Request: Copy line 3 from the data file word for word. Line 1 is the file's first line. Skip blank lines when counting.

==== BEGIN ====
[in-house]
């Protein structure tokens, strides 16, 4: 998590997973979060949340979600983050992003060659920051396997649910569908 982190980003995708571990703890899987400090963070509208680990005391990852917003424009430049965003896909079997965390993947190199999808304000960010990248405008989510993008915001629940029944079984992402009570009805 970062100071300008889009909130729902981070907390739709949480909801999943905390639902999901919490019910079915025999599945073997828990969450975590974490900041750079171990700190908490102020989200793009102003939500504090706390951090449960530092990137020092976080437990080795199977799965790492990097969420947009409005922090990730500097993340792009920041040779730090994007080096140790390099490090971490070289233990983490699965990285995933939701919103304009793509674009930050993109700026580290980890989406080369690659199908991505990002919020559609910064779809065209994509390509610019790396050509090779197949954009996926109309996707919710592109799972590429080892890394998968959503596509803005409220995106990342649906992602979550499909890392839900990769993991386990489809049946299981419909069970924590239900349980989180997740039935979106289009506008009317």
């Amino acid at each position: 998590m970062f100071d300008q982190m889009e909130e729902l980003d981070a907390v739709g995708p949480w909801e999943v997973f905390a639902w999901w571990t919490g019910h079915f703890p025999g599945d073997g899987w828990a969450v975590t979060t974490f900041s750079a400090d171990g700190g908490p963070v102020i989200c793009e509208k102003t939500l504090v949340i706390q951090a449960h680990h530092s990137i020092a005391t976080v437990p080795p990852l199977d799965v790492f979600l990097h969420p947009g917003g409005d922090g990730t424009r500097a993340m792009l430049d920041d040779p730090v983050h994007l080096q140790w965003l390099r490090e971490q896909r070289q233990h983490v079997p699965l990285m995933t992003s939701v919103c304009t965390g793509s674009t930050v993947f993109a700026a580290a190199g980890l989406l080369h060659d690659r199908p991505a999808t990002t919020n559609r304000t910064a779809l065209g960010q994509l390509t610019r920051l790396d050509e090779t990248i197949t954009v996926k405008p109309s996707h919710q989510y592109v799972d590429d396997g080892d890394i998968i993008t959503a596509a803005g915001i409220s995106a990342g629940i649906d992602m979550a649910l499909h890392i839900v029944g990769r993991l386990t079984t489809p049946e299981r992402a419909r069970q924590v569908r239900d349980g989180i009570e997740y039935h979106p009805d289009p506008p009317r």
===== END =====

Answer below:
């Amino acid at each position: 998590m970062f100071d300008q982190m889009e909130e729902l980003d981070a907390v739709g995708p949480w909801e999943v997973f905390a639902w999901w571990t919490g019910h079915f703890p025999g599945d073997g899987w828990a969450v975590t979060t974490f900041s750079a400090d171990g700190g908490p963070v102020i989200c793009e509208k102003t939500l504090v949340i706390q951090a449960h680990h530092s990137i020092a005391t976080v437990p080795p990852l199977d799965v790492f979600l990097h969420p947009g917003g409005d922090g990730t424009r500097a993340m792009l430049d920041d040779p730090v983050h994007l080096q140790w965003l390099r490090e971490q896909r070289q233990h983490v079997p699965l990285m995933t992003s939701v919103c304009t965390g793509s674009t930050v993947f993109a700026a580290a190199g980890l989406l080369h060659d690659r199908p991505a999808t990002t919020n559609r304000t910064a779809l065209g960010q994509l390509t610019r920051l790396d050509e090779t990248i197949t954009v996926k405008p109309s996707h919710q989510y592109v799972d590429d396997g080892d890394i998968i993008t959503a596509a803005g915001i409220s995106a990342g629940i649906d992602m979550a649910l499909h890392i839900v029944g990769r993991l386990t079984t489809p049946e299981r992402a419909r069970q924590v569908r239900d349980g989180i009570e997740y039935h979106p009805d289009p506008p009317r």